Crushing The Cult Of Doom

Hatsuko Honda was minding her Tokyo beauty shop when the emergency call came. An officer from the neighborhood committee phoned at around 11:30 on a September morning, warning the 71-year-old hairdresser that intruders were on their way. As Honda hustled to finish her work, a sound truck came rumbling by, urging residents to take to the streets against members of the doomsday cult Aum Shinrikyo. "I finished up a dye job and canceled my next customer," Honda says. " 'I'm sorry,' I told the waiting woman. 'I have to go now because Aum is coming'."

Outside, residents converged on a vacant apartment recently leased by Aum, the cult that committed the deadly 1995 nerve-gas attack on Tokyo' s subway system. When the first of the Aum followers arrived, a motley army of young mothers, retirees, tradesmen and community leaders met them in the street. Chanting "Get out" and "Go back home," the locals blocked sect members from entering the building. As the ward boss hectored cult spokesman Hiroshi Araki through a hastily wired P.A. system, drunken men began pushing and shouting obscenities. Panicky police hauled the cult leader from the scrum, hustled him a kilometer to the nearest railway station and shoved him aboard the first passing train. "In a situation like that, anything could have happened," said Araki, visibly shaken as the carriage rolled away.

Four years after the gas attack, Japan is again at war with Aum Shinrikyo. The alleged mastermind behind the tragedy, Aum founder and guru Shoko Asahara, is on trial for multiple murder charges. But a government study in February claimed that Aum is "strengthening its central organization." In response, on Nov. 2 the government proposed a draconian new law tailored to crush the sect. Alarmist reports of Aum's resurgence has sent Japan into a state of semi-hysteria. For the past year, communities across Japan have mobilized to wipe out Aum. In one town, farmers dug a moat around an Aum facility and manned guard towers for six months. In another, officials barred two of Asahara's children from attending the local school. Since April, eight prefectures and 23 cities have joined the Aum Shinrikyo Countermeasures Communications Association, and in June nearly 80 percent of respondents to a national survey said new laws were needed to rein in the cult. "It has almost gotten to the stage where anything goes as long as it's meant to smash Aum," says attorney Mizuho Fukushima, a Social Democratic Party lawmaker.

Why now? A minority chorus of critics say the government crackdown not only exaggerates any lingering threat from Aum, but also threatens to undermine Japanese civil liberties. They speculate that Prime Minister Keizo Obuchi is trying to divert attention from a floundering economy, or to mollify political allies with a grudge against Aum. But the Obuchi administration insists the threat is real. According to the government report by the Public Security Investigation Agency, Aum is now rebuilding businesses, expanding recruitment and acquiring new facilities across Japan. Police estimate membership at 2,000 or more. (Aum itself claims 1,500--up only slightly since 1997.) The proposed law is aimed at "organizations that committed indiscriminate mass murder." It would grant the Public Security Investigation Agency sweeping powers to search Aum facilities and keep tabs on members, while making it a crime for cult leaders to proselytize or collect alms. The backlash against Aum may also reflect the fact that the cult hits so close to home. Many kids who join Aum are dropouts from Japan's high-pressure world of exams and forced conformity. Indeed, hundreds of other new-wave religions also seduce Japan's stressed-out, emotionally vulnerable youth.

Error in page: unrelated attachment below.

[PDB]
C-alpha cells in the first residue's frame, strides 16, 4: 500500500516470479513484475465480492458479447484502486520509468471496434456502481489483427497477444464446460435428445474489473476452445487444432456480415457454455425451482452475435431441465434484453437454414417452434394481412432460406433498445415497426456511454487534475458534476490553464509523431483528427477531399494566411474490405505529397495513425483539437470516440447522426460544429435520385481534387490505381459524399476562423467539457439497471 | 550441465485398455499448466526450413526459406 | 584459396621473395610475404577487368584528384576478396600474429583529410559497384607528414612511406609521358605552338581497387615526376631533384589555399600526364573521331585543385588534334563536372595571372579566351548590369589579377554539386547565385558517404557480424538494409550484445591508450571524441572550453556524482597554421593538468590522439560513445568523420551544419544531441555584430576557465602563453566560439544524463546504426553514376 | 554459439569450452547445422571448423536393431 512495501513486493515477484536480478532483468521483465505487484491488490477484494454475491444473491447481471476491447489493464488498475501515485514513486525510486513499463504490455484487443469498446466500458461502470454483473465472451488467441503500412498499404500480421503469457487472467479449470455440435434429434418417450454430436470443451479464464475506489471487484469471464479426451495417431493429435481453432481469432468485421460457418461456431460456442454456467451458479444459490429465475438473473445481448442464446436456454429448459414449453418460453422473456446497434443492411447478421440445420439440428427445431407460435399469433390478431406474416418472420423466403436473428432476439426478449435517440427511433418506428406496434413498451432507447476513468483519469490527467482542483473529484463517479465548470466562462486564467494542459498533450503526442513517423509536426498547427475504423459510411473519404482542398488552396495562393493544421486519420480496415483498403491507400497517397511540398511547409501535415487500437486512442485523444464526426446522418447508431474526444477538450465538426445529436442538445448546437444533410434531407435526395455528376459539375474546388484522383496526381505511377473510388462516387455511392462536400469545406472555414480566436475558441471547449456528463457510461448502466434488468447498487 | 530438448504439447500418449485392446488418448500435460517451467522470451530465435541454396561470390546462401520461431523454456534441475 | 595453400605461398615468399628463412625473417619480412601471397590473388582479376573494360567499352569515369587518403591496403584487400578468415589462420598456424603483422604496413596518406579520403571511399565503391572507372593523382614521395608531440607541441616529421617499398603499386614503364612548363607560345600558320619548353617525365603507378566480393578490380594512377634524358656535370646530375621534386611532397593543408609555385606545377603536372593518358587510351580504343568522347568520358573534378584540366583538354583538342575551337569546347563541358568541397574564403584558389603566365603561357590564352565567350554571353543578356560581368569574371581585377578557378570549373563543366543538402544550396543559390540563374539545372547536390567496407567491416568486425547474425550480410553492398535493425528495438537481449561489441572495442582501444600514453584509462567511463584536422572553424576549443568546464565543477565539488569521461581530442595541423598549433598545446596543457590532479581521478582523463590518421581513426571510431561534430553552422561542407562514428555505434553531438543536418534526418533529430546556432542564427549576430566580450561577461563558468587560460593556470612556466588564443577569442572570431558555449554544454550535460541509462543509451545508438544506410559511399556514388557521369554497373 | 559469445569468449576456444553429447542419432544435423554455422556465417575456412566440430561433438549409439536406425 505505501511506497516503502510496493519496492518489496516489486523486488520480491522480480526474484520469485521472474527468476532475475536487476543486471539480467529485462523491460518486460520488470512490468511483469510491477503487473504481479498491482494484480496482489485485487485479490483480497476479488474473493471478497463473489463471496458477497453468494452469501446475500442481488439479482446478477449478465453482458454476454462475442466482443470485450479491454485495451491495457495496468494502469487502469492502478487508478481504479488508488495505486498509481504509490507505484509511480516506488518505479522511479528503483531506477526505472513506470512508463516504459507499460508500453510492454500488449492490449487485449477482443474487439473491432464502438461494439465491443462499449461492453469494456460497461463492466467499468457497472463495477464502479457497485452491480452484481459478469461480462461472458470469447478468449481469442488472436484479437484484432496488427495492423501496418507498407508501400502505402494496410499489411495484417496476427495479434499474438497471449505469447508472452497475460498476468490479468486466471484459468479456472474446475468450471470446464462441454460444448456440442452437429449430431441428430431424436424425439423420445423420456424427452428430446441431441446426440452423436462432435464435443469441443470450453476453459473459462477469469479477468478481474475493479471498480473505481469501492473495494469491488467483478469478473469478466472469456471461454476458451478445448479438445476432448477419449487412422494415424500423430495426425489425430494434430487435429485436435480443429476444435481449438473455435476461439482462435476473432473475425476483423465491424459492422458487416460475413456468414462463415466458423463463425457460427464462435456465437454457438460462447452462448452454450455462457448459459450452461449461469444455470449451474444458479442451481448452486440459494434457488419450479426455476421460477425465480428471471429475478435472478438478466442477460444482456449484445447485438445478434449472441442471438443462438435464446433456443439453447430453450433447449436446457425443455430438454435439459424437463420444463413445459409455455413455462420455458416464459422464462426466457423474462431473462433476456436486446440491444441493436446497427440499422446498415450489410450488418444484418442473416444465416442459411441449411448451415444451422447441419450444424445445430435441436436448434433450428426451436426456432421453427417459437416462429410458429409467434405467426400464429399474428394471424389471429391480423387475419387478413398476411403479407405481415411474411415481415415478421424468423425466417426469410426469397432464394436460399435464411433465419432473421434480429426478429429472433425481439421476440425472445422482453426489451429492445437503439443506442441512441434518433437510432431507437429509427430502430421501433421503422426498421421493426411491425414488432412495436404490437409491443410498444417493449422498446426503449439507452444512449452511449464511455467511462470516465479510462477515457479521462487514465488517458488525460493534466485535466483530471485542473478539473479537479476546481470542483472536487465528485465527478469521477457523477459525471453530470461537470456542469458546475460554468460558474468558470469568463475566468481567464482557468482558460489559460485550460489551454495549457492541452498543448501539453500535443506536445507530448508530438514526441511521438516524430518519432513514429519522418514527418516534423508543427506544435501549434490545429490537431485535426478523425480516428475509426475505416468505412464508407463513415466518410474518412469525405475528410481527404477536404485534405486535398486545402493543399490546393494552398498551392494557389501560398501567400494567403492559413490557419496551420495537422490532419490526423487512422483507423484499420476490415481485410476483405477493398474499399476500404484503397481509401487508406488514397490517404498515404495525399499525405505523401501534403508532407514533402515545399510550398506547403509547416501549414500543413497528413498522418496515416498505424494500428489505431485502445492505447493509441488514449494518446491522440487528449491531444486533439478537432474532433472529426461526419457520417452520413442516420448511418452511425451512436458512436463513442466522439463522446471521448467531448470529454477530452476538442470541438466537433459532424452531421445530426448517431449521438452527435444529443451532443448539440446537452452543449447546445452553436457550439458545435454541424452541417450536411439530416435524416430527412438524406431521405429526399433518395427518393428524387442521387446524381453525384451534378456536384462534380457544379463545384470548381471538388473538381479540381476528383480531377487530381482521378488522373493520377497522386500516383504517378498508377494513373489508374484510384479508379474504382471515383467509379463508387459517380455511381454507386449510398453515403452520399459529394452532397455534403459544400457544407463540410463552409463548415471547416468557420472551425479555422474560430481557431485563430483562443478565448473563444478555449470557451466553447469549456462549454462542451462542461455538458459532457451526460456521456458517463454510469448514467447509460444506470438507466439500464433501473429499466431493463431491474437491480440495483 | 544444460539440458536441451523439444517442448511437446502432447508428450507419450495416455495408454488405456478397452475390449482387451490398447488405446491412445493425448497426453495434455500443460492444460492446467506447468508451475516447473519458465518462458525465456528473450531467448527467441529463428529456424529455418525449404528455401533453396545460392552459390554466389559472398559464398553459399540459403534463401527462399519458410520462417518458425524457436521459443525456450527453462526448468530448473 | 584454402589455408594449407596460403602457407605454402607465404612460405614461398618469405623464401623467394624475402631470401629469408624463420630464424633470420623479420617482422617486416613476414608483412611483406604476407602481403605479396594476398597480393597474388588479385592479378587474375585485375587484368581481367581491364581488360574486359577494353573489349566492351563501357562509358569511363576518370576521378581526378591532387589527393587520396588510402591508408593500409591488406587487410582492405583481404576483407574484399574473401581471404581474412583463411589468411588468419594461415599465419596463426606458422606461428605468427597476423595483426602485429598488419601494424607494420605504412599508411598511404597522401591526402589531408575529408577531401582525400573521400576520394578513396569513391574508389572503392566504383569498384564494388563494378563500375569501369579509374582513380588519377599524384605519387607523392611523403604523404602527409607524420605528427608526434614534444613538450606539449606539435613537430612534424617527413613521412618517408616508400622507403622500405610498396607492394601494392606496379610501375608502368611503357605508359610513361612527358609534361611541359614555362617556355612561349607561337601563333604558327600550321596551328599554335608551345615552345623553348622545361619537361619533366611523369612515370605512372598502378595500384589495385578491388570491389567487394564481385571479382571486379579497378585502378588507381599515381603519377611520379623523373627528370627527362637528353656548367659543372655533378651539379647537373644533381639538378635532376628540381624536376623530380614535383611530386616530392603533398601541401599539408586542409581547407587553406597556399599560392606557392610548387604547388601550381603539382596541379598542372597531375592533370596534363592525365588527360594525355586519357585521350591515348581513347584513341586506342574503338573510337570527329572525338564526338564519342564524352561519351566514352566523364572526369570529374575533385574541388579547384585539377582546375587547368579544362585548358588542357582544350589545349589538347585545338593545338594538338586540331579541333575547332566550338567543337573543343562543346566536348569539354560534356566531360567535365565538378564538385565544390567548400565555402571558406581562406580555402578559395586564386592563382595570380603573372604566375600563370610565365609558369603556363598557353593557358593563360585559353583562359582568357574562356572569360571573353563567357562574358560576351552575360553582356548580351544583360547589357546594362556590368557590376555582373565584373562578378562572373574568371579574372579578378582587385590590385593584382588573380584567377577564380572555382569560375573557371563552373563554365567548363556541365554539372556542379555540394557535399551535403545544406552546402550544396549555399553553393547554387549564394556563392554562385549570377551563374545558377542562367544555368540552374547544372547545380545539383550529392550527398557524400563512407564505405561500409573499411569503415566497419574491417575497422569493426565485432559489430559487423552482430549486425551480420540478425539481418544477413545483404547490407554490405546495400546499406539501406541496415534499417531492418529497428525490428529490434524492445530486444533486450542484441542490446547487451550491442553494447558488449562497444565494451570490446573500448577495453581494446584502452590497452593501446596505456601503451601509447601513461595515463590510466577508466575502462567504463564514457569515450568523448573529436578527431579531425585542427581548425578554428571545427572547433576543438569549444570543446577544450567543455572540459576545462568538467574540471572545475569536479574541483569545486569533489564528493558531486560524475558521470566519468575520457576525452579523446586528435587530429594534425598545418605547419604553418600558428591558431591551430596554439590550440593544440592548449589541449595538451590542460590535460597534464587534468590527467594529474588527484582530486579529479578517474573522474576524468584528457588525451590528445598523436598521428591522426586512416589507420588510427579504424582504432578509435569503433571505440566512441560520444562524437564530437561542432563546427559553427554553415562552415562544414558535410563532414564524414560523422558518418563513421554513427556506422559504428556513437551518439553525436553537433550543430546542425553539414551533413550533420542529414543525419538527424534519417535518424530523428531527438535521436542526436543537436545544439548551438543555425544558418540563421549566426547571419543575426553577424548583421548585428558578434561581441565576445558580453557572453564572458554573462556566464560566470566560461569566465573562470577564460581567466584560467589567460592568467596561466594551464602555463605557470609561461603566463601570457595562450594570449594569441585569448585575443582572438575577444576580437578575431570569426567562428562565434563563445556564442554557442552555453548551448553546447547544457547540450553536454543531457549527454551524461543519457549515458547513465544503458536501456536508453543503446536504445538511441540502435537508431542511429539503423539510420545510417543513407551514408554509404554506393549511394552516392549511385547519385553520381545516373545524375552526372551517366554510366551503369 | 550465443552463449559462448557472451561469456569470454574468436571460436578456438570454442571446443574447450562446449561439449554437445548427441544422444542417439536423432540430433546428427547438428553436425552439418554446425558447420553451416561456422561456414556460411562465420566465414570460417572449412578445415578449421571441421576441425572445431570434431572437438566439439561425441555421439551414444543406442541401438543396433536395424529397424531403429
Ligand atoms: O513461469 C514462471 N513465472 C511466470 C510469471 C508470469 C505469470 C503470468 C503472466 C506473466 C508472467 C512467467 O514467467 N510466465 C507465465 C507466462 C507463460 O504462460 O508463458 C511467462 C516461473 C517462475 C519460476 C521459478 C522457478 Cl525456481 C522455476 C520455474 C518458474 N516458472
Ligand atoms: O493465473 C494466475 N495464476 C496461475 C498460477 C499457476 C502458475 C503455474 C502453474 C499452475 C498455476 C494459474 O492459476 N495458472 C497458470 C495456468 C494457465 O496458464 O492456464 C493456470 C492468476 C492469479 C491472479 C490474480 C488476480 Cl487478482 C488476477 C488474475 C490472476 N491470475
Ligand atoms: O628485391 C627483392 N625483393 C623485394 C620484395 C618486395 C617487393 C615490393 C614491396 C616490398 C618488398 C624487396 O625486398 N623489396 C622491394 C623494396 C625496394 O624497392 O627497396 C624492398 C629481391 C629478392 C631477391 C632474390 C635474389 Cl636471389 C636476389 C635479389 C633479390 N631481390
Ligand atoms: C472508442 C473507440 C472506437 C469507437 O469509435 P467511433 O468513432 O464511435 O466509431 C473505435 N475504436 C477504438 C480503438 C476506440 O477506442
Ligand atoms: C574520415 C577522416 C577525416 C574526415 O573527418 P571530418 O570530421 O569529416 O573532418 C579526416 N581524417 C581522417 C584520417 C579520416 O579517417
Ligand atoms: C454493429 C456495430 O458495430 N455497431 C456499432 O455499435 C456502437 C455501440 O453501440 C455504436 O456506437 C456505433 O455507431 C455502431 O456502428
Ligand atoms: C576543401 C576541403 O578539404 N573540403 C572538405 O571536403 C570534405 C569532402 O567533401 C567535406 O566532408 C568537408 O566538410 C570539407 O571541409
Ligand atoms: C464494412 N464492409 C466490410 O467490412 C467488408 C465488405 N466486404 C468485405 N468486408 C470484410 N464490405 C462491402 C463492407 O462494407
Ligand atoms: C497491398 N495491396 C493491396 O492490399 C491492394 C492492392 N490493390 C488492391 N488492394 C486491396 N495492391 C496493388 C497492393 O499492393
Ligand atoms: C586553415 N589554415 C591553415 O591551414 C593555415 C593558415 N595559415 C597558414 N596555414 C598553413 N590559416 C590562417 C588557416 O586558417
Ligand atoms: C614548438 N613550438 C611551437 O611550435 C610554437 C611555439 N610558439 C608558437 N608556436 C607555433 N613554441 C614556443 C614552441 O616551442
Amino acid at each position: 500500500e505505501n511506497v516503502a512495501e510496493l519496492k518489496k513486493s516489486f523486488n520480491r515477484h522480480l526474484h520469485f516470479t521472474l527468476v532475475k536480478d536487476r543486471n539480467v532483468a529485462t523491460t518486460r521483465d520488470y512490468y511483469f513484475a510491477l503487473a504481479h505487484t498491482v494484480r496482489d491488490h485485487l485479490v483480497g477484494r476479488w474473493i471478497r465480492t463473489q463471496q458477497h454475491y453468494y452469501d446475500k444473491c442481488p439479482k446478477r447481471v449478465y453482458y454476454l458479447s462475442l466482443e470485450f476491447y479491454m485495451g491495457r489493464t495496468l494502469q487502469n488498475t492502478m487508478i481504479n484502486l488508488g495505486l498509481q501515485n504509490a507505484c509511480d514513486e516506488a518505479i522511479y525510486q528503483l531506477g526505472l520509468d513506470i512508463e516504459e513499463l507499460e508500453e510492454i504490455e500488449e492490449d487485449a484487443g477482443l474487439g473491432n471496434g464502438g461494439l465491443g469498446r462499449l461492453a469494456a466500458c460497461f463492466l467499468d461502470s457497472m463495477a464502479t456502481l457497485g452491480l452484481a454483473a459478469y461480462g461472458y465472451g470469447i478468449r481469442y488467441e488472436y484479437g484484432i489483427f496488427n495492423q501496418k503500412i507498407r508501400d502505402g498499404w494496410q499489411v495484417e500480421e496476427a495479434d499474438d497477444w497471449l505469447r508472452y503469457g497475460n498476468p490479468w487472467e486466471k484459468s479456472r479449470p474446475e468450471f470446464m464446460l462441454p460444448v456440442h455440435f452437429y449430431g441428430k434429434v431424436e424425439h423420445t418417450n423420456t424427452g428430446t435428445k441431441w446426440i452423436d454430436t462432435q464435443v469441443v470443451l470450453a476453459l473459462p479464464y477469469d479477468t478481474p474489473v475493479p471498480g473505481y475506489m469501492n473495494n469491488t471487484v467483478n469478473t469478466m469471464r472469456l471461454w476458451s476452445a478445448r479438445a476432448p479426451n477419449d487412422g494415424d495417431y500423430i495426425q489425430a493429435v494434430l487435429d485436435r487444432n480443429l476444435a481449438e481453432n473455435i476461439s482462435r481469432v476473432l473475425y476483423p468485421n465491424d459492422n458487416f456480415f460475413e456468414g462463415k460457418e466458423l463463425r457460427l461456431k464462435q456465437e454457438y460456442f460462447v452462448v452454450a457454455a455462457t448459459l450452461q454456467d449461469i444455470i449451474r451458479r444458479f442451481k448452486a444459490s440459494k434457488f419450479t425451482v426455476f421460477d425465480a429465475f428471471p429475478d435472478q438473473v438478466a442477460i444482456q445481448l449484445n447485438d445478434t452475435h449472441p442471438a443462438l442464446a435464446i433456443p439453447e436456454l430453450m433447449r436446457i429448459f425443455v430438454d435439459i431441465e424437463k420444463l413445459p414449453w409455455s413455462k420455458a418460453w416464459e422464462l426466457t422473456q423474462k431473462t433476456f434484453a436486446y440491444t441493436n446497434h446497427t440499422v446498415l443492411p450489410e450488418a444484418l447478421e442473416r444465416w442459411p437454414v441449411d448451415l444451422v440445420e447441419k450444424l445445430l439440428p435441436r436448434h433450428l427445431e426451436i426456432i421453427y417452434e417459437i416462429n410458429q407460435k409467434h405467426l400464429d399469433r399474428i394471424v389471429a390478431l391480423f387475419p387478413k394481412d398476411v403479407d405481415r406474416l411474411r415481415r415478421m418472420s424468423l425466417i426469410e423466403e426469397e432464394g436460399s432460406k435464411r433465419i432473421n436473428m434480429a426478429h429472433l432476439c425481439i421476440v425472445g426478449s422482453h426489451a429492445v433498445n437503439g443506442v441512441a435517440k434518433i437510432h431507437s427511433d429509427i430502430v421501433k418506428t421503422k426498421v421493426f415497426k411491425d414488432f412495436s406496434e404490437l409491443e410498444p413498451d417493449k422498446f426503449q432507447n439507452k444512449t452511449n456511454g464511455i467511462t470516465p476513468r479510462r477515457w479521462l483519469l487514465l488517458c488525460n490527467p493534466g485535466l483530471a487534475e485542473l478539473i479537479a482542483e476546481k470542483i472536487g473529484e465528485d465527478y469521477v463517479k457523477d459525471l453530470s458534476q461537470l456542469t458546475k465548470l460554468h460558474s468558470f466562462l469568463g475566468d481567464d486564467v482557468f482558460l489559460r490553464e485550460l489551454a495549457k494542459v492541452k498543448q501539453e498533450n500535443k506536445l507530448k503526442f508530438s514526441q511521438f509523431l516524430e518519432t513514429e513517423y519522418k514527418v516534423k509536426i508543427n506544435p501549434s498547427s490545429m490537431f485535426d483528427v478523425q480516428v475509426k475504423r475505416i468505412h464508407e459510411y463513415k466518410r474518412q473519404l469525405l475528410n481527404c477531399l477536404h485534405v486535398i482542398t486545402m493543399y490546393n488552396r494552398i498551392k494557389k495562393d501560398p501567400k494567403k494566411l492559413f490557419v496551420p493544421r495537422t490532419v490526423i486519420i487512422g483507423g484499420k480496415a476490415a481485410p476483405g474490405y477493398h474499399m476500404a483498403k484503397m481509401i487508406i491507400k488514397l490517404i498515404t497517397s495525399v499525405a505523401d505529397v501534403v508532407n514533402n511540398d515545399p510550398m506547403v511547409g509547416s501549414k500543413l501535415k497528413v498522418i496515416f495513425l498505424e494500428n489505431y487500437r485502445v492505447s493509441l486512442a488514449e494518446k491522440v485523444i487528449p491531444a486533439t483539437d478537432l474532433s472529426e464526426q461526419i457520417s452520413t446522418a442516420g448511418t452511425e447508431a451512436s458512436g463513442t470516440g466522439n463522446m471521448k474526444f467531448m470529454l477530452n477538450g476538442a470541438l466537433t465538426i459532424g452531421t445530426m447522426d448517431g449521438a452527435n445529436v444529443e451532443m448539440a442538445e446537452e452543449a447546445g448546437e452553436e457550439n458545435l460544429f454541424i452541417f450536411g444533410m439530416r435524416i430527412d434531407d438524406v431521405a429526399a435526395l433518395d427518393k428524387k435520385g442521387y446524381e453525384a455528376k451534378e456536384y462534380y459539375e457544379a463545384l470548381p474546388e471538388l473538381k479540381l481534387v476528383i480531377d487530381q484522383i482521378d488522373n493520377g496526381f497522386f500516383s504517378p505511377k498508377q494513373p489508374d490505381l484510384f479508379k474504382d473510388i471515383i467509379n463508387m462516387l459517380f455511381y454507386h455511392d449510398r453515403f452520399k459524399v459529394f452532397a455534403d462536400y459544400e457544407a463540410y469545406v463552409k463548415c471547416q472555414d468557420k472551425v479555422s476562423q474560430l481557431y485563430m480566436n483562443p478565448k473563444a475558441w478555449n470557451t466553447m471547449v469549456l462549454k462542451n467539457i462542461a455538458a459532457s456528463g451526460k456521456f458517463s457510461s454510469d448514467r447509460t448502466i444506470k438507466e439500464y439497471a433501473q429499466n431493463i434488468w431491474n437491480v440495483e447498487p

Fearful that passage of the new anti-cult law is imminent, Aum, NEWSWEEK has learned, is going underground. In September an Aum spokesman announced that the group is going into "hibernation" and will cease recruitment efforts. In a recent speech, says one cult member, an Aum leader rallied the faithful by declaring that the Jews survived persecution for 2,000 years, "and now they rule the world."

Aum shinrikyo means "supreme truth," but the cult has long harbored crazy ambitions. One of hundreds of "new religions" to emerge in Japan since World War II, Aum first came to prominence in the mid-1980s, led by its cherubic, half-blind guru. Now 44, Asahara was a rising star in the spiritual world before he became public enemy No. 1. Recognized as a religious corporation in 1989, Aum parlayed its tax-free status into a $1 billion empire that included restaurants and computer stores. As Aum thrived, its founder began to stray from his original hodgepodge of Buddhist and Hindu teachings. Asahara started to preach Judeo-Christian visions of Armageddon and the Tibetan Buddhist concept of poa, which sanctions killing evil beings to free them from bad karma. Soon he had built a kind of shadow cabinet--with ministries for science, finance, foreign affairs, health and intelligence--devoted to hastening the day of reckoning with weapons of mass destruction. By 1994 the cult had begun killing enemies, including a lawyer who represented cult defectors, and stockpiling sarin nerve gas. On March 20, 1995, Asahara's devoted followers released sarin into the Tokyo subway at the height of the morning commute, killing 12 people and injuring 5,000.

Following the attack, police raided Aum facilities and rounded up its senior leaders, including Asahara. Authorities revoked Aum' s religious status, and lawsuits rendered the cult bankrupt. But in 1997, the government shied away from invoking a cold-war-era "anti-subversive" law to ban Aum, following advice from scholars who said the law was not intended for use against religious groups. Since then younger members have revived the group, refusing to apologize for the subway attacks or to renounce Asahara. Public alarm spread.

The backlash was not long in coming. One of the first battles erupted in the idyllic village of Kitamimaki, which clings to a ridge high in the Japanese alps. A year ago Aum purchased a corporate retreat in the village, and vigilantes struck back. While sect members were out of the building, local farmers dug a trench around it, built a fence and set up guard posts manned 24 hours a day. They hung a sign at their command center saying in an emergency, ring the bell. call for reinforcements. put on headbands. link arms and stop aum from entering. Supported by local officials, villagers kept up their siege until Aum agreed to sell out last June. Participants acknowledged that they had violated Aum's rights but blamed Tokyo for failing to ban the cult in 1997. "When you think about it," explained a local official, "the government made the wrong choice."